If you don’t know what results you want or the value of those results, keeping employees in the office from 8 to 5 is an expensive way to hide that fact. If you can’t trust an employee to get things done, then it doesn’t matter where they’re working, they’re going to make a fool of you at some point, and it will probably take you longer to figure it out if your measure of productivity is whether they’re in the seat or not.

Risk vs Volatility

As Taleb mentions in Black Swan, there’s a difference between risk and volatility. Trusting your employees seems like a risk, but you’re really lowering volatility of bad experiences near term in exchange for systemic risk of trust issues. So are all these other investments in your employees. Not making the investments may be penny-wise, but they’re pound foolish.

Project Math, or How to Double Project Timeline

Project math really follows its own rules. You don’t get linear benefits from adding to the number of people on a project. Sometimes it seems like throwing four people at a project makes the project span 4 months, when a single person could have completed the work in a couple of weeks.

Yes, if you have one thousand letters to write, and each worker can write their own letters, this works. That sort of thing might linearly scale.

But on most projects, your communication lines are O(n^2) (actually, (n^2-n)/2)… 2 -> 1, 3 -> 3, 4 -> 6. If you’re not doing mostly independent pieces, you’re creating an unofficial management position for every 2-3 people you sign up. Realistically, 6 would be 15 units and 12 would be 66 units, so a mere doubling in time is really optimistic unless the 6 extra workers are making sure that project managers and customers don’t bug the workers actually building the car.

Worse still, usually, the extra 6 workers will need to be brought up to speed mid-project by the other 6 workers on top of introducing the extra ongoing communication complexity.

In other words, (ノಠ益ಠ)ノ彡┻━┻

Why Isn’t “The Process” Followed?

“We have a ticketing process for all of these things. Anything you do needs to go through that.”

The assumption is that, by going through a proper ticketing process, every request will be funneled through some sort of prioritizing and that that will minimize disruption.

Imagined scenario–total support/development time, 30 minutes:

  • Person needing a change to something files a ticket.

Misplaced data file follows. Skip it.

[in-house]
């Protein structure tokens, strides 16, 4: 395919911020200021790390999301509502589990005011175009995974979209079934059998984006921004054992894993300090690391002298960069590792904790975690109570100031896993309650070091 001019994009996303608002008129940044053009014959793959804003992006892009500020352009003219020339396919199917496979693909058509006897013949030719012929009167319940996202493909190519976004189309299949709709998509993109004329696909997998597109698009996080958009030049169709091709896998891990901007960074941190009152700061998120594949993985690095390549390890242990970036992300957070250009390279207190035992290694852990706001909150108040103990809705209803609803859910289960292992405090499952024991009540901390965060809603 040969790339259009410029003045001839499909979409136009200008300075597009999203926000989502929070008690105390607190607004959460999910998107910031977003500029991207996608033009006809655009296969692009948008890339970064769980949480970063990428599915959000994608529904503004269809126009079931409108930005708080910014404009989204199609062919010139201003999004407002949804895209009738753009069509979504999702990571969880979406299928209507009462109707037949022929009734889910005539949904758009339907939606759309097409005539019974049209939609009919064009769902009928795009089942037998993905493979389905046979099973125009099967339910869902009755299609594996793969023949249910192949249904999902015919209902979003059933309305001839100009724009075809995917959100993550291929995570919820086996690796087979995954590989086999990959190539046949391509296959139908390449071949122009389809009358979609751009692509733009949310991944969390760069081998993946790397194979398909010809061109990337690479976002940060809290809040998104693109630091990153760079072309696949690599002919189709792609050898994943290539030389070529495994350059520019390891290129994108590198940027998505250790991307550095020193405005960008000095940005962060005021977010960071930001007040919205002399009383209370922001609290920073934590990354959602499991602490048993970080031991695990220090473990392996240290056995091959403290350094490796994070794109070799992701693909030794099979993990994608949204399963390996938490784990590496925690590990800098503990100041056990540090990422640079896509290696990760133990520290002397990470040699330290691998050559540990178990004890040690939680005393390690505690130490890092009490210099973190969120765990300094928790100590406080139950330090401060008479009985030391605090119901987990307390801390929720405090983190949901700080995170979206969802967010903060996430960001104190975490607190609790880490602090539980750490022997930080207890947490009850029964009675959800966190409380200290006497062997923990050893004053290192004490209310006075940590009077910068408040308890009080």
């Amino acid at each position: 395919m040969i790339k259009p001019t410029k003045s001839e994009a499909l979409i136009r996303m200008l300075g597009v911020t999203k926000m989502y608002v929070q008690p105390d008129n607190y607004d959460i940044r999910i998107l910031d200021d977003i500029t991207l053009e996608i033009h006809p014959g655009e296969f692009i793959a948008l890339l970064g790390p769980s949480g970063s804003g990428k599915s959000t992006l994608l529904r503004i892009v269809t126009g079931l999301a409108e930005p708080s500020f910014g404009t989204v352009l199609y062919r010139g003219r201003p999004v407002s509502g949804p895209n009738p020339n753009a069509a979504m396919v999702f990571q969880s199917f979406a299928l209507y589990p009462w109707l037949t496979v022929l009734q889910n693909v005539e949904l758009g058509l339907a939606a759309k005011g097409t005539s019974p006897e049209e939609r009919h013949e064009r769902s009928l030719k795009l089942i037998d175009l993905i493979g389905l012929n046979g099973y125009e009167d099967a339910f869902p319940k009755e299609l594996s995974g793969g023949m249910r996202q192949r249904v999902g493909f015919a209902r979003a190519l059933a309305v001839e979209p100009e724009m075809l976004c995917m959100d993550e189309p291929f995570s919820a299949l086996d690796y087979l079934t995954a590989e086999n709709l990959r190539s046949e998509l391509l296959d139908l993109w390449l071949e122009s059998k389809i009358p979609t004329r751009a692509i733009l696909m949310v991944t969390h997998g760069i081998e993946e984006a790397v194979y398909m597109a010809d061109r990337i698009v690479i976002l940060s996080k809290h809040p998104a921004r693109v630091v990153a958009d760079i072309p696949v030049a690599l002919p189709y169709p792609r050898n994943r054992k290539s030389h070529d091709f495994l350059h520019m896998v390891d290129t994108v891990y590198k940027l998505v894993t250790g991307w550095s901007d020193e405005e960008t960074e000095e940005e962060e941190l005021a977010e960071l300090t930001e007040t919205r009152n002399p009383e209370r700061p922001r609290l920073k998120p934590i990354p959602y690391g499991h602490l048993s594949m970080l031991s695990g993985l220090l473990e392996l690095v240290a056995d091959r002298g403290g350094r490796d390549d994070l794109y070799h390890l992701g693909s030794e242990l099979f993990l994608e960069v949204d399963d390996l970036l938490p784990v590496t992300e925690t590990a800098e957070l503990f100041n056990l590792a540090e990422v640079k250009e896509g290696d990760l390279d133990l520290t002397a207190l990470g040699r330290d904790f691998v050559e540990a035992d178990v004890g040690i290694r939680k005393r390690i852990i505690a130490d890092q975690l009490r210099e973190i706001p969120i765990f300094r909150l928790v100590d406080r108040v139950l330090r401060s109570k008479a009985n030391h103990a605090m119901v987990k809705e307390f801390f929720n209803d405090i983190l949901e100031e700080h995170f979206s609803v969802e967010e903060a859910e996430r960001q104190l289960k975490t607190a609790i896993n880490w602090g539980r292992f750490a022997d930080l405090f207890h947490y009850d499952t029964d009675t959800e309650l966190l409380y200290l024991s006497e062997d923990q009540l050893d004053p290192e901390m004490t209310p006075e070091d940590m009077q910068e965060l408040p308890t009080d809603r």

• Magical “prioritization” takes place.
  • Technical worker executes in perfect order from off the queue.

Real attempt at following the process, 2 days:

  • Person needing a change contacts a random technical person.
  • Some effort to redirect or funnel through ticketing process is made.
  • Urgency communicated.
  • Another manager included on email chain, all the while missing managers who also need to be involved.
  • Random forwarding of emails to managers who also need to be involved.
  • Restart of the story from the beginning.
  • Someone else is left out of the loop.
  • .
  • .
  • .
  • Something blows up in production and things have to be reset to where they were before.
  • Crisis averted.
  • Technical person tries to remember where they left off.
  • Technical person spends time reorienting to the original task.
  • .
  • .
  • Technical person takes care of what should have been a 30 minute task in the first place.


How Long Will This Simple Concept Take to Build?

How long does the business person asking for it think it will take? Double that.

Is there a model system that it is being compared to? Double your estimate again. Double your estimate again if it’s being compared to more than one system.

Is it the design going to undergo audits for standards or compliance? Add 50% for each.

Does Agile mean “work before requirements are figured out in a process that’s really Waterfall”? Add all the effort up until your last new specification to the end of the project timeline.

Is “concept” or “pilot” being used in the place of “live production product that will be expected to scale and configure from day 1”? Double your estimate again.

Congratulations! You now have a very conservative estimate for how much effort things will take.

RASMMAMSTCCHWE: Results And Some Mandatory Meetings And Make Sure To Cover Core Hours Work Environment

ROWE is awesome. We all believe in ROWE. All meetings are optional.

Except everyone has to attend the bi-monthly two hour update meeting.

But aside from that, ROWE is great. You can work anywhere.

Except that our online meeting software sucks, and this is an important meeting, so you really need to be on-site for it. (There are meetings for which we don’t care about the quality of the online meeting software? Why are we having those meetings?)

Other than that, you can work anywhere, at any time as long as the work gets done.

Except for core hours. You must work core hours.

Features in Microsoft Outlook that would do some *good*.

(Outlook client and Exchange server are lumped together here.)

“Reply to all” goggles.

Test Mail Goggles